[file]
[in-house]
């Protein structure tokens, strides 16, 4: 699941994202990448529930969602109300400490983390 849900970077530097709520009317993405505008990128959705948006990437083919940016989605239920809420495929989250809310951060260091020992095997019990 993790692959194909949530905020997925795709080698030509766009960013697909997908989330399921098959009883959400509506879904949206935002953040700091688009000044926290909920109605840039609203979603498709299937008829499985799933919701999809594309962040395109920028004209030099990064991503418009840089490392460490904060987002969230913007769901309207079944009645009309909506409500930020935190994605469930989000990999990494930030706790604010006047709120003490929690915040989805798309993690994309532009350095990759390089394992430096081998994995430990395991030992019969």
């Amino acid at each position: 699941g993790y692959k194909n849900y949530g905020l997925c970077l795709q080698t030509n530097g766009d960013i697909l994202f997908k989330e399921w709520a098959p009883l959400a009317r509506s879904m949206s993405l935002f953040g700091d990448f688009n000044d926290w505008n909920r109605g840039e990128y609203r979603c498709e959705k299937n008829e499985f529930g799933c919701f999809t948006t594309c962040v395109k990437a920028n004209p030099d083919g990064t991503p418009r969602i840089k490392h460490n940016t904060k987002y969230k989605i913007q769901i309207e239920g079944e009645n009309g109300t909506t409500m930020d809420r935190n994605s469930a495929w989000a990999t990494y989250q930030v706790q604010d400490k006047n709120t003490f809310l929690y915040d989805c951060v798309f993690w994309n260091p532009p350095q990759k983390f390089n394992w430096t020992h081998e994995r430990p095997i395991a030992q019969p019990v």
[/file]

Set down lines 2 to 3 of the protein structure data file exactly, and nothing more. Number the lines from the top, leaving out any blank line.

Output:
């Protein structure tokens, strides 16, 4: 699941994202990448529930969602109300400490983390 849900970077530097709520009317993405505008990128959705948006990437083919940016989605239920809420495929989250809310951060260091020992095997019990 993790692959194909949530905020997925795709080698030509766009960013697909997908989330399921098959009883959400509506879904949206935002953040700091688009000044926290909920109605840039609203979603498709299937008829499985799933919701999809594309962040395109920028004209030099990064991503418009840089490392460490904060987002969230913007769901309207079944009645009309909506409500930020935190994605469930989000990999990494930030706790604010006047709120003490929690915040989805798309993690994309532009350095990759390089394992430096081998994995430990395991030992019969």
């Amino acid at each position: 699941g993790y692959k194909n849900y949530g905020l997925c970077l795709q080698t030509n530097g766009d960013i697909l994202f997908k989330e399921w709520a098959p009883l959400a009317r509506s879904m949206s993405l935002f953040g700091d990448f688009n000044d926290w505008n909920r109605g840039e990128y609203r979603c498709e959705k299937n008829e499985f529930g799933c919701f999809t948006t594309c962040v395109k990437a920028n004209p030099d083919g990064t991503p418009r969602i840089k490392h460490n940016t904060k987002y969230k989605i913007q769901i309207e239920g079944e009645n009309g109300t909506t409500m930020d809420r935190n994605s469930a495929w989000a990999t990494y989250q930030v706790q604010d400490k006047n709120t003490f809310l929690y915040d989805c951060v798309f993690w994309n260091p532009p350095q990759k983390f390089n394992w430096t020992h081998e994995r430990p095997i395991a030992q019969p019990v």